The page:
With Turkey’s prospects for joining the European Union growing more elusive and the country reaching out to predominantly Muslim countries with a vigor not seen in years, a longstanding question is vexing the United States and Europe: Is this large, secular Muslim country turning East instead of West?
When President Obama visited Turkey in April — a symbolic gesture that underlined Turkey’s geostrategic importance — he emphasized the country’s role as a bridge between East and West, acknowledged its mediation in the Arab-Israeli conflict and threw his weight solidly behind Turkey becoming a European Union member.
Now, six months later, some in Washington and Brussels are questioning Turkey’s dependability as an ally, and many Turks are asking whether they should reject the European Union before the bloc rejects them.
Fears that Turkey is abandoning its bridge-building role were fanned this month when it canceled air force exercises with Israel, straining ties that frayed in January when Prime Minister Recep Tayyip Erdogan castigated Israel’s president, Shimon Peres, over the war in Gaza, in front of world leaders at Davos, Switzerland.
Senior Turkish officials say Mr. Erdogan, who was mediating between Israel and Syria just weeks before the conflict in Gaza broke out, felt personally betrayed by Israel’s aggression and what he regarded as the needless killing of innocent Muslims.
At the same time, some Western diplomats say, Turkey has made what they consider alarming overtures toward Iran.
When the official result of Iran’s disputed presidential election was announced in June, Turkey was one of the first countries to congratulate President Mahmoud Ahmadinejad on his re-election. On Tuesday, during a visit to Tehran, Mr. Erdogan said the West was applying a double standard in pressuring Iran over its nuclear program. “Those who are chanting for global nuclear disarmament should first start in their own countries,” he said.
President Nicolas Sarkozy of France has vociferously opposed European Union membership for Turkey, arguing that it is not geographically part of Europe. Chancellor Angela Merkel of Germany has expressed similar reservations. Many Turks have interpreted the rejection to mean that their country is not welcome because of its large Muslim population.
At a meeting in Istanbul last week about Turkey’s relations with its neighbors, Representative Robert Wexler, chairman of the European subcommittee in Congress, said: “You wonder why Turkey is curious about different avenues? Look at your own behavior and attitude, Europe.”
Other analysts say that cultural and economic factors are also pushing Turkey in that direction.
Ersin Kalaycioglu, a political science professor at Sabanci University, noted that the global financial crisis had contracted European economies, prompting Turkey, a large exporter, to seek different markets. He and others also suggested that leaders of the governing Justice and Development Party, or A.K.P., a socially conservative party with Muslim roots, felt more at home in Riyadh, Damascus and Baghdad than in Paris, London or Rome.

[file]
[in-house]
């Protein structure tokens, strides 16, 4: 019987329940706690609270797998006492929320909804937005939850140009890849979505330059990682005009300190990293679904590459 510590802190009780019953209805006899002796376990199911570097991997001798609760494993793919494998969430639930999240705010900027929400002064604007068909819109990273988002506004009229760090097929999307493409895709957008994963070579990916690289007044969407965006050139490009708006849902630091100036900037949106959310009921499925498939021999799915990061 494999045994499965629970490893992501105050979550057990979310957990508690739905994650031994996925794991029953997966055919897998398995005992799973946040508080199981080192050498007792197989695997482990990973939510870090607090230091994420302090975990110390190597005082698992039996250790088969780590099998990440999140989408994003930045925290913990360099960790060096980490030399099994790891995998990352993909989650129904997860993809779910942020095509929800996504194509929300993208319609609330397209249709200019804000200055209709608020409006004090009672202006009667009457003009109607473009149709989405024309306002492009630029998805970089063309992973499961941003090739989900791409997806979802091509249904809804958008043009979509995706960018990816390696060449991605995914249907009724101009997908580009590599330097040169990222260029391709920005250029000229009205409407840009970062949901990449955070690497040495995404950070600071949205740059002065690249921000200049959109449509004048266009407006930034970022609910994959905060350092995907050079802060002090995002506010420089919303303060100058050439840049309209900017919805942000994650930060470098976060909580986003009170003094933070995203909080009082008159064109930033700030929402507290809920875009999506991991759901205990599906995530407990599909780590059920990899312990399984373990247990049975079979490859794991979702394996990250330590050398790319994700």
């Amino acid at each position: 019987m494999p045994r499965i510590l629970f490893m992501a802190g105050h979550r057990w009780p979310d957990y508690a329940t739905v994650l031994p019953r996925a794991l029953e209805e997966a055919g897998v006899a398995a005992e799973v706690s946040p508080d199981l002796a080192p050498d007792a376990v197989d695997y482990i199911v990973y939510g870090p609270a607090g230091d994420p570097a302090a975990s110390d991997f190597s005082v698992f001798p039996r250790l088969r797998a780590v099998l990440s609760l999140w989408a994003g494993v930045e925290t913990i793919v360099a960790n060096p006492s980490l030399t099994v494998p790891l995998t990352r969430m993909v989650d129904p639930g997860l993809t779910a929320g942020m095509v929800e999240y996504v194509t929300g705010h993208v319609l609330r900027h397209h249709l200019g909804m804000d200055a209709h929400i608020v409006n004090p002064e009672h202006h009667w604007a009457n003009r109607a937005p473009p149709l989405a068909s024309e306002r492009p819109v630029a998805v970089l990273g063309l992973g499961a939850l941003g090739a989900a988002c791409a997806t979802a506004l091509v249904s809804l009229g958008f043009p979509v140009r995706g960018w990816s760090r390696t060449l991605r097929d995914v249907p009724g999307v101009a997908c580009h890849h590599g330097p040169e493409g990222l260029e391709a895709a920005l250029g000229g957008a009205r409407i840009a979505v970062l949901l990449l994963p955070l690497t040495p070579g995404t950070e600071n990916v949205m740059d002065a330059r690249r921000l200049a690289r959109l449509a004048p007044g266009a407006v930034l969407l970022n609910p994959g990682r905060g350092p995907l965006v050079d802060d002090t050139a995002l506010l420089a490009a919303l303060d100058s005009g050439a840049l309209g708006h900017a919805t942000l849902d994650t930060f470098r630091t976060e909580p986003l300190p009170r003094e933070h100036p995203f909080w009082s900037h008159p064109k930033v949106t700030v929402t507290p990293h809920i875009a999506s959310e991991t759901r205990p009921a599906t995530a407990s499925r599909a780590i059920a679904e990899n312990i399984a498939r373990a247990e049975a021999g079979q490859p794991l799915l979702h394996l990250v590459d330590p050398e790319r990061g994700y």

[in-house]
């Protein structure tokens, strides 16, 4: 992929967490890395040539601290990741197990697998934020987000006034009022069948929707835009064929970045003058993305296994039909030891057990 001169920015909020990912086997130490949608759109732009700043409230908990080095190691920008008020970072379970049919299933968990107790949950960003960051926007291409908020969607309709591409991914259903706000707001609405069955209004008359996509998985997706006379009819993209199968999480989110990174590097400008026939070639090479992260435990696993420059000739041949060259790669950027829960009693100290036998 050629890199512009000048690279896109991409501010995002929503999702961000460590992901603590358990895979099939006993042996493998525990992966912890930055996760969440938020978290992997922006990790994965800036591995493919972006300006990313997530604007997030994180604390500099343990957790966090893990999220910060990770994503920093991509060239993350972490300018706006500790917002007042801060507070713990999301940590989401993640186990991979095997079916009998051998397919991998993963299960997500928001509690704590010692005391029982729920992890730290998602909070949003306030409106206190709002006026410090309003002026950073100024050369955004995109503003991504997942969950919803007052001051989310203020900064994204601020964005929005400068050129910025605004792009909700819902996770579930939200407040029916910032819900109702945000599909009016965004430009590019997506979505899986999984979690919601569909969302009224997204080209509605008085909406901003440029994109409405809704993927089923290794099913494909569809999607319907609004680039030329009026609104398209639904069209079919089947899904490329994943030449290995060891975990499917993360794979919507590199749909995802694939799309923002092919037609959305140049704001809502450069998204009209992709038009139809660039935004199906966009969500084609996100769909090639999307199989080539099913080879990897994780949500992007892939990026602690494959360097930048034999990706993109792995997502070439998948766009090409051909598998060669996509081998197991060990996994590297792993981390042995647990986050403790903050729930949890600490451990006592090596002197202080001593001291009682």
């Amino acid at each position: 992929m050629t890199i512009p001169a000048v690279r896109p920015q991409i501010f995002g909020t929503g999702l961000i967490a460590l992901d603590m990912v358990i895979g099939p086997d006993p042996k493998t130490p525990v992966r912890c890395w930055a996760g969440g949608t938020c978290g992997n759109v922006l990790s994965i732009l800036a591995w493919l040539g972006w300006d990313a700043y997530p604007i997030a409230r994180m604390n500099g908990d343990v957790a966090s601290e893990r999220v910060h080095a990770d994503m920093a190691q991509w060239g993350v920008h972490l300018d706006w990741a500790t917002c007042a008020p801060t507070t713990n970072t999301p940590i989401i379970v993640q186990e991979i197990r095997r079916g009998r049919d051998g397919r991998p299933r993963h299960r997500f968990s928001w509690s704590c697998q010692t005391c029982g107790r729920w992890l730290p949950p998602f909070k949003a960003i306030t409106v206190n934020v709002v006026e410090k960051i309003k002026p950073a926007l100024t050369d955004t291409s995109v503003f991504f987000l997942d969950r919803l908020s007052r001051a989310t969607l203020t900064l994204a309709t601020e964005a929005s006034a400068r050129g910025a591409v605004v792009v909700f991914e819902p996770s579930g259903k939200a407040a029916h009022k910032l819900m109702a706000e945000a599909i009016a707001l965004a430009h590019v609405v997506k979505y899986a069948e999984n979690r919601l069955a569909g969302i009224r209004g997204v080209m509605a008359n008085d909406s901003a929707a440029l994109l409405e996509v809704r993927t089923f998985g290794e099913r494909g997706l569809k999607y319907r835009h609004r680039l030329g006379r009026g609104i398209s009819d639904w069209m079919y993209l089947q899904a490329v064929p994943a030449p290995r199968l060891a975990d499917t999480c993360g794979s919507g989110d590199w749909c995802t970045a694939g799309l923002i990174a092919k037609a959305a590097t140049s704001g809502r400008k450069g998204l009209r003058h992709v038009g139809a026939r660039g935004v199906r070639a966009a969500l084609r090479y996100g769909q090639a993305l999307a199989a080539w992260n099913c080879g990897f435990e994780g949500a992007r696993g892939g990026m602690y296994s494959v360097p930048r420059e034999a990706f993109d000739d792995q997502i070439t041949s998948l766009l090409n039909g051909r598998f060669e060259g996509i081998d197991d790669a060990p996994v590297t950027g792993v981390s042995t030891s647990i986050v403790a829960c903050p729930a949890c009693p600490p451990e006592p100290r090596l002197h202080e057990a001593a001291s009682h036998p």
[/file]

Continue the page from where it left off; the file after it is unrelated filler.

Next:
Even a partial collapse of talks with the European Union would have far-reaching consequences. Turkey is an indispensable ally for the United States and Europe. Bordered by Iran, Iraq and Syria, Turkey is a powerful symbol of the compatibility of democracy, capitalism and Islam. Located between the Middle East and the former Soviet Union, it has vital strategic importance as a transit country for gas. It also has deep influence in Afghanistan and is a regional leader in the Caucasus.
Yet the country’s European Union negotiations are in a precarious state. Negotiations on a number of issues have been blocked because of its long dispute with Cyprus. For the first time in years, leading figures in the business establishment, which has always led the drive for European Union integration, are questioning the wisdom of continuing a negotiating process that appears to have no end.
“We Turks are a proud nation and we don’t want to go to a house where we were invited but where the host keeps slamming the door in our face,” said Hasan Arat, an executive at a top Turkish real estate development firm.
For all the country’s wounded pride, Turkish officials and analysts insist that Turkey has no intention of abandoning the West. Rather than reorienting Turkish foreign policy toward the East, Egemen Bagis, Turkey’s minister for European Union affairs, argued in an interview that the recent outreach to its neighbors — including the opening of its border with Syria, the signing of a historic agreement with Armenia to establish normal diplomatic relations and the engagement of Iran — was helping Turkey become a more effective interlocutor for its Western allies.
“Any bridge with one strong leg and one weak leg can’t stand for long,” Mr. Bagis said.
Ibrahim Kalin, chief foreign policy adviser to Mr. Erdogan, said Western critics of Turkey’s new inclusive foreign policy were using a double standard. “When the U.S. makes an overture to Russia, everyone applauds this as a new era in diplomacy,” he said. “But when Turkey tries to reach out to Iran, people ask if it is trying to change its axis.”
Mr. Kalin said that the anti-Turkish talk emanating from key European capitals was making it harder to convince the Turkish people about the need for European Union membership.
Rather than worrying that Turkey is moving toward the East, said Cengiz Aktar, a leading expert here on the European Union, the West should fear a wounded Turkey turning to Russia. Already, Russia has been courting it as a distribution point for energy supplies, while Turkish investment in Russia is intensifying.
“This government is perfectly capable of saying ‘no thanks’ to Europe and instead shifting toward Russia,” Mr. Aktar said.
"The New York Times"